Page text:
This is an engaging, warts-and-all memoir by a wonderfully likable writer. As is my wont, I approached it "bass-ackward." A sane reader would start with Ms. Butfield's first (and very successful) GLASS HALF FULL (which tells of her decision to immigrate from England to Australia) and then read this book (which tells of her decision to leave Australia and settle in France) and then read her third book THE ACCIDENTAL AUTHOR (which relates the development of her career as a writer.)Not me! I started with THE ACCIDENTAL AUTHOR, which I enjoyed very much for its humor and its insights into the world of self-publishing. I'm not a writer, but I read so many indie books that I'm fascinated by the process. Then I realized that I had picked up a copy of TWO DOGS AND A SUITCASE because it sounded interesting and it was on sale. I STILL haven't read her first book, but I will.The main thing that strikes me about this book is that the French should absolutely ADORE the English and Americans. Who else would buy all of the ancient, gonna-cost-a-kazillion-euros-to-make-it-livable piles that no Frenchman or Frenchwoman would spend a night it? This intrepid (i.e. crazy) couple landed in France with two Australian Sheep Dogs, one suitcase, and practically no knowledge of France or the French language (which is notoriously difficult to learn.) Being cash-strapped, they bought an uninhabitable old house and moved in. Dear God.And this isn't a childless couple who have nothing else to worry about, either. There are children and step-children and in-laws and ex's. To be honest, I never really got them all straightened out and the author sort of explains things as she goes along and some things are only hinted at. I would have enjoyed the book more if she had started with a brief history of her family and identified the players in advanced. As it was, I was lost much of the time.But she's a charming writer and her love of life comes through and pulls you into the story, almost against your better judgement. And she loves France and the French, which is more than can be said for many English ex-pats there. She and her husband have frequent contact with other ex-pats, but they actually get to know and love many of their neighbors. French bureaucracy and French bureaucrats are justly feared and hated, but French country people are usually kind and open-hearted.Sometimes I thought they should both be committed to a mental institution, but I was never tempted to stop reading. This lady can tell a story.

  • Bryan D.
    2018-11-28 06:15

    73 of 75 for 2015. How do we categorize this work? Memoir? yes, certainly. Travel? That too. How to guide? Perhaps. And the question at the bottom of all is are the Butfields gypsies? The author poses that very question toward the end of her account of the family's first few years renovating a delapidated farm house in rural France. In her first book, Butfield tells the story of how this British family emigrated to Australia and their triumphs and tribulations down under. Two Dogs relates how the couple moved from Australia to rural France, and what they faced there. The title refers to the way they arrived in France with two Australian cattle dogs and one suitcase full of those belongings they felt necessary until their household goods could be shipped from Australia--a process that should have taken four months or so. The subtitle refers to the fact that we have two anglophones trying to survive in rural France where they neither speak, read nor understand the language. If you've ever had the dream of moving to a foreign country and reinventing your life--especially if that involves renovating a dilapidated piece of property, you need to read this book. It gets only four stars from me because the author's narrative style, while largely linear, skips back and forth in time enough that I was not able to tell how much time the story actually covers. Also the book is full of spelling and grammatical mistakes that should have been caught before the book was published, the kinds of errors that make me stumble in my reading. That said, given the situation Ms. Butfield faced, I can't say that I would have done any better, if as well. The reader does get the feeling that he's right there in the heart of the matter, and the local color is excellent--especially for any of us who have dealt with being in rural France, or had to deal with French bureaucracy. (It's hard enough if you speak the language. I can't imagine fighting it with no French language skills.)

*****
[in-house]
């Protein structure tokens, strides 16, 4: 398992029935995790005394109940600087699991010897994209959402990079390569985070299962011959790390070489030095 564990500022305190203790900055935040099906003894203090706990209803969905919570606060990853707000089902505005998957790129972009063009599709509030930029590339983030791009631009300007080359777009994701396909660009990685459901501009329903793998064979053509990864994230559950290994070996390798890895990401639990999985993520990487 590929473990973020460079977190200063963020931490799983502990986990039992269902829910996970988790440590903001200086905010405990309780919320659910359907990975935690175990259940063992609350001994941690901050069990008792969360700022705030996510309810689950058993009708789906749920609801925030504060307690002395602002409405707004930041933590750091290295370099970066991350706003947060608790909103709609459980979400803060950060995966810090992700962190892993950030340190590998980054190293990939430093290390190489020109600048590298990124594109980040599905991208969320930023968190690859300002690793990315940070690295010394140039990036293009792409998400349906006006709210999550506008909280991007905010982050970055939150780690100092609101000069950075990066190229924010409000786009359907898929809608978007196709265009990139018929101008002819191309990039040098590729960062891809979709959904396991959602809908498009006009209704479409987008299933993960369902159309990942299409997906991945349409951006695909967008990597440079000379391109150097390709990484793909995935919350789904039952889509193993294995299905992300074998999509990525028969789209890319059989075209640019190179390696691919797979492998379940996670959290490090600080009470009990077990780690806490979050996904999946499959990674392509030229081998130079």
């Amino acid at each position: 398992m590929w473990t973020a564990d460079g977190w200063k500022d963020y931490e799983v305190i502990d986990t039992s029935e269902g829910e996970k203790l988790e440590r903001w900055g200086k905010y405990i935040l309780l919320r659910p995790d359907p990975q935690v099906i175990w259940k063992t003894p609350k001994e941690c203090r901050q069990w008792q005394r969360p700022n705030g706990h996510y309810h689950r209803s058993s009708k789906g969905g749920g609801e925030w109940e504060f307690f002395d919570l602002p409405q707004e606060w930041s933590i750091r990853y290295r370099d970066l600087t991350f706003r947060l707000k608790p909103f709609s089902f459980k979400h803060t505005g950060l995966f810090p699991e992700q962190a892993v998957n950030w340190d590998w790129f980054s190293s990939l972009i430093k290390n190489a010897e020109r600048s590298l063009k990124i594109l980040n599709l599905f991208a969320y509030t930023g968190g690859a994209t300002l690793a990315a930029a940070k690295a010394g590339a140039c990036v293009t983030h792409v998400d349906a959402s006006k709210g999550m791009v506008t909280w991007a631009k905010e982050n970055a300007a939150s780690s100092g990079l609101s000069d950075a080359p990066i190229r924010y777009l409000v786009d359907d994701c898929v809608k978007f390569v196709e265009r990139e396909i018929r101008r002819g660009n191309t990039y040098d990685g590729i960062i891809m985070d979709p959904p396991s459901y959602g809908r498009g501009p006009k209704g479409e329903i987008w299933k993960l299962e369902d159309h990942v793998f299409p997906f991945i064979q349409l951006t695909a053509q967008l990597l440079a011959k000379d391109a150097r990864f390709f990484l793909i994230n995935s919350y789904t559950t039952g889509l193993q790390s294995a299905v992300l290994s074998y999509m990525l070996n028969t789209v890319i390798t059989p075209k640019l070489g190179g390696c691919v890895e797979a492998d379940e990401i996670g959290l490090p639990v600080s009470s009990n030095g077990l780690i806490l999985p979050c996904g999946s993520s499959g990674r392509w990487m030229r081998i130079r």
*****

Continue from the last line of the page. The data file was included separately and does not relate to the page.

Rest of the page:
• Helen
    2018-12-02 10:01

    I enjoyed this book, as far as it went. As a person who has also moved to a country that I wasn't born in, I found some similarities with my life and found myself nodding along with some of the author's observations.I did think that the last 4 or so chapters had a "tacked on" feel to them. I felt that the author was filling space, rather than continuing the story. I wanted to know what happens, and to find out more information about the house they are renovating.A few more passes by a good editor would have helped as there were a few occasions where the wrong word was used (i.e., site vs. sight), or words were misspelled. However, overall, I did enjoy the book and would be interested in finding out how her life in France continues.